Secondary Outcomes

Secondary Outcomes (end points)
Secondary Outcomes (explanation)

Experimental Design

Experimental Design
In our experiment, we introduce color groups. Each participant is assigned to one color group. Interacting participants might belong to the same or different color groups. Furthermore, participants are assigned a role. They either are employers or employees. Participants are sorted into labor markets such that each labor market includes 3 employers and 6 employees. Each employer is paired with two employees of her labor market. These employees are her current employees. Employees have a randomly assigned ability (high, low), which determines how valuable their work is for the employer. Depending on the employees' ability, employers decide which of their two current employees they want to promote. They have to promote one of them. They cannot promote both. The other employers in the labor market do not observe the ability of employees who they don't employ currently. The promotion decision on the other hand is visible. Also, employers can make a wage offer to their own employees and the other four employees in their labor market. For their own employees they can make the wage offer dependent on their abilities. For the other employees they can make their wage offer only dependent on whether or not the employee is promoted by her original employer. Subsequently, a set of rules decides for whom the employees will work. In the experimental treatments we vary the color group composition of employers and employees. We expect first, that employers are more likely to promote their employees from the same color group if they have the same ability as the current employee from a different color group and second, that employers expect other employers to act alike. Consequently, the expected ability of a promoted employee who belongs to the color group of her employer is lower than the expected ability of a promoted employee who does not belong to the the color group of her employer. We expect to see this difference reflected in wage offers to employees.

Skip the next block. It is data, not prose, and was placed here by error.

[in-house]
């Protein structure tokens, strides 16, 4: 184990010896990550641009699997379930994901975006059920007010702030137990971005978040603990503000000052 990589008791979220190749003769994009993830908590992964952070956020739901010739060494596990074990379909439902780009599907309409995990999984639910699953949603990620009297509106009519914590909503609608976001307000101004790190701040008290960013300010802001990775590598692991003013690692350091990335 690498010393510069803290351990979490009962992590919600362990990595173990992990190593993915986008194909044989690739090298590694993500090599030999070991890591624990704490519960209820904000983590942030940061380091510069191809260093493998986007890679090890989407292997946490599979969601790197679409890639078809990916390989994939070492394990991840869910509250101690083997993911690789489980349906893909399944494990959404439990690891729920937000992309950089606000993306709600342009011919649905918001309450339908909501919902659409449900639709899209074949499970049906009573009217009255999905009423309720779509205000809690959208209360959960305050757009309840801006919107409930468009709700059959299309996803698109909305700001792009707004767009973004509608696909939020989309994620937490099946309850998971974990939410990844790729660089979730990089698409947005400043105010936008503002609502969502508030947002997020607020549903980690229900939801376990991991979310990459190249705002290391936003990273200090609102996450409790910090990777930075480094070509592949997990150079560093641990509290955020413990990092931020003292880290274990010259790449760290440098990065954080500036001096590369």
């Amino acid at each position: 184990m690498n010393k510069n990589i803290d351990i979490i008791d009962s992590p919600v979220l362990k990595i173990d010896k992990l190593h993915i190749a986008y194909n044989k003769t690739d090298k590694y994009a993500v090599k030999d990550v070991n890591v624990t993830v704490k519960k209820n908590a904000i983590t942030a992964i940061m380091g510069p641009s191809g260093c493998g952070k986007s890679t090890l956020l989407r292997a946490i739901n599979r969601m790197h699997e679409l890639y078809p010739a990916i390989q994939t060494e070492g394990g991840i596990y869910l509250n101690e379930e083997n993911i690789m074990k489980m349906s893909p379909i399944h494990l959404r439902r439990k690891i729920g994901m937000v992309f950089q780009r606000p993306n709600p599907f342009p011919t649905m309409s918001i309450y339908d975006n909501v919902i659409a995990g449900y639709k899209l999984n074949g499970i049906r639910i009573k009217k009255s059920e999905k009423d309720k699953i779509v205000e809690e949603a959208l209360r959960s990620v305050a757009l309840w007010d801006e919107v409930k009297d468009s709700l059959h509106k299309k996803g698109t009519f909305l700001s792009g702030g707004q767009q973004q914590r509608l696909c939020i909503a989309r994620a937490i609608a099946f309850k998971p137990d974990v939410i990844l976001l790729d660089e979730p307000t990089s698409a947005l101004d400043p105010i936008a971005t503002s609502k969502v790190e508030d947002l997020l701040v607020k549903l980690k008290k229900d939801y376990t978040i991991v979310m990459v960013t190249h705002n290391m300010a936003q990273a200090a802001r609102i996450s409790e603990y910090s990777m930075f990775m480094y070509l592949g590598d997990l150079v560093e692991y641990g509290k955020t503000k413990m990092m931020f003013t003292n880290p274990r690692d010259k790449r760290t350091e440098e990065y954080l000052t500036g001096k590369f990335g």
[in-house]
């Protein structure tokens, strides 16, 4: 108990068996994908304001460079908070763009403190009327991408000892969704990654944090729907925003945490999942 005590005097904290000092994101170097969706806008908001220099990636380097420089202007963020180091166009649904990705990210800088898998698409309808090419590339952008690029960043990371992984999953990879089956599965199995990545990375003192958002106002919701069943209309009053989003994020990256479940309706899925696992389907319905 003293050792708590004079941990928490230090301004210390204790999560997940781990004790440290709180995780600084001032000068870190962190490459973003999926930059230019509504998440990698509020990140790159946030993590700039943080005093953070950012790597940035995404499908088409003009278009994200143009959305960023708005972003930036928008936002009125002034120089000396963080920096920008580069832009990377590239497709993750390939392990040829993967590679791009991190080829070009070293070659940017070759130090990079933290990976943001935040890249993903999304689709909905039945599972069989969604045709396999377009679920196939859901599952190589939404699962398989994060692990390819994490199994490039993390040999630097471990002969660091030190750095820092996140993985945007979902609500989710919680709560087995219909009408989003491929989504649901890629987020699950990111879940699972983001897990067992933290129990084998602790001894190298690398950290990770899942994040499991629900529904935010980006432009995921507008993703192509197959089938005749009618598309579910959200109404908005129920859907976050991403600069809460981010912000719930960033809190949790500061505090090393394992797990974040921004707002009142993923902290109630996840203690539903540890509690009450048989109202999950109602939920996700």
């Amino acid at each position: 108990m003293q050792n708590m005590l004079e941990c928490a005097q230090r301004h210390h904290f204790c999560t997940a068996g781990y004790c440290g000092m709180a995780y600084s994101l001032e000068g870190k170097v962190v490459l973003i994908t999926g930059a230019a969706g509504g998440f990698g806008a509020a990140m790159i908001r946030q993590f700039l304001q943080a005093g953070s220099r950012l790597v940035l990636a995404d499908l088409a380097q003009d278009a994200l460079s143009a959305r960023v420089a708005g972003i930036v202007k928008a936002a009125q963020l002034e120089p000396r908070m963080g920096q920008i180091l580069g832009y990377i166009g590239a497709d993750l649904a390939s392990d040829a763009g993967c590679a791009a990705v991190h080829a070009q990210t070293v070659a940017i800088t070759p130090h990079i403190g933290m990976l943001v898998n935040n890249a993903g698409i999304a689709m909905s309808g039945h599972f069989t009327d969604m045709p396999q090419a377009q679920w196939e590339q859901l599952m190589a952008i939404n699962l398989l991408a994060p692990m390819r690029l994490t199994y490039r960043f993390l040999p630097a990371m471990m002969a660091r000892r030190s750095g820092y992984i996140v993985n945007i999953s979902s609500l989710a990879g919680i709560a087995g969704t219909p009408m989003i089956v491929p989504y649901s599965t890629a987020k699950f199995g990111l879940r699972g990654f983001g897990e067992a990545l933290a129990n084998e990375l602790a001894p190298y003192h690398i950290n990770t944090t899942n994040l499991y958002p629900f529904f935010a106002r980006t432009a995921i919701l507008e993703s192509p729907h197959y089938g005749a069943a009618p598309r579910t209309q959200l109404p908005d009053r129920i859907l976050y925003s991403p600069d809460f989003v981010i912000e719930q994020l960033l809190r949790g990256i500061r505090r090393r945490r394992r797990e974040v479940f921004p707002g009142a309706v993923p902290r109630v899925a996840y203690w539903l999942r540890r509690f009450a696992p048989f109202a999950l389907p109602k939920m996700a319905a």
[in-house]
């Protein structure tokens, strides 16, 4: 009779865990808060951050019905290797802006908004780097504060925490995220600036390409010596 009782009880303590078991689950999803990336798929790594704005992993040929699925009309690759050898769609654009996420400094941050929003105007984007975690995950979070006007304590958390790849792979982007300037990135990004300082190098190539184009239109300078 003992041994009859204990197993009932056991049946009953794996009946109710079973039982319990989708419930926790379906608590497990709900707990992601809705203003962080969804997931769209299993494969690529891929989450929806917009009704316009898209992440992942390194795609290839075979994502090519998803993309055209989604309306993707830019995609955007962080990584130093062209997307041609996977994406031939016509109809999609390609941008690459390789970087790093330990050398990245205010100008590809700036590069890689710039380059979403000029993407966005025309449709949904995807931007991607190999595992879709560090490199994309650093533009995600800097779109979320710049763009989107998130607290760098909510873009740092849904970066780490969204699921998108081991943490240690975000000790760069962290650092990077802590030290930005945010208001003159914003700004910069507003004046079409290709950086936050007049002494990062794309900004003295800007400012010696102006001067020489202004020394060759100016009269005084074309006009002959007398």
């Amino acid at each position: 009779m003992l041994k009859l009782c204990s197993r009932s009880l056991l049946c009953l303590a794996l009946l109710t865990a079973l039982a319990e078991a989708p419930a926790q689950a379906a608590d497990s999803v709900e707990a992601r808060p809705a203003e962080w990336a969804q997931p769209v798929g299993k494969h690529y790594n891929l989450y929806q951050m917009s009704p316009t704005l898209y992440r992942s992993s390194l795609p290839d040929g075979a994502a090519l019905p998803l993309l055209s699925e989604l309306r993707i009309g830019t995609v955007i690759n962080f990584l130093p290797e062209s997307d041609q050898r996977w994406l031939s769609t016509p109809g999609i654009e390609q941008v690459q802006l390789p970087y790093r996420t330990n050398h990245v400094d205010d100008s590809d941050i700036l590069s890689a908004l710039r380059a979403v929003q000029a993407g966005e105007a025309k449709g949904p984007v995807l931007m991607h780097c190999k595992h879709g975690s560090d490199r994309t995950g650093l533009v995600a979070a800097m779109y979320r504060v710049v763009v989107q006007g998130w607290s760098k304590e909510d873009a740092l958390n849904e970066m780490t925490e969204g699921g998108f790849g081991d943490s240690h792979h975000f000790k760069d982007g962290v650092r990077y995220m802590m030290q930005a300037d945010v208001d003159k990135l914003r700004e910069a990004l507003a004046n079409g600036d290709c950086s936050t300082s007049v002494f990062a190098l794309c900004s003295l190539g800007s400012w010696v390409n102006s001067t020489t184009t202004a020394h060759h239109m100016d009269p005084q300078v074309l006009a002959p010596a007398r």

Experimental Design Details
Not available
Randomization Method
Random assignment of participants to an experiment slot.
Randomization Unit
experimental session
Was the treatment clustered?

Experiment Characteristics

Sample size: planned number of clusters
We do not plan to use clusters in the data analysis
Sample size: planned number of observations
240 observational units (1 employer + 2 employees), 720 participants
Sample size (or number of clusters) by treatment arms
48 observations per treatment (5 treatments: Baseline, Color groups, Color group with quota rule 1, Color group with quota rule 2, Color group with quota rule 3) from the ORSEE pool of the Cologne Laboratory of Economic Research
Minimum detectable effect size for main outcomes (accounting for sample design and clustering)

Institutional Review Boards (IRBs)

IRB Name
Ethics Comittee of the Wiso Faculty of the University of Cologne
IRB Approval Date
IRB Approval Number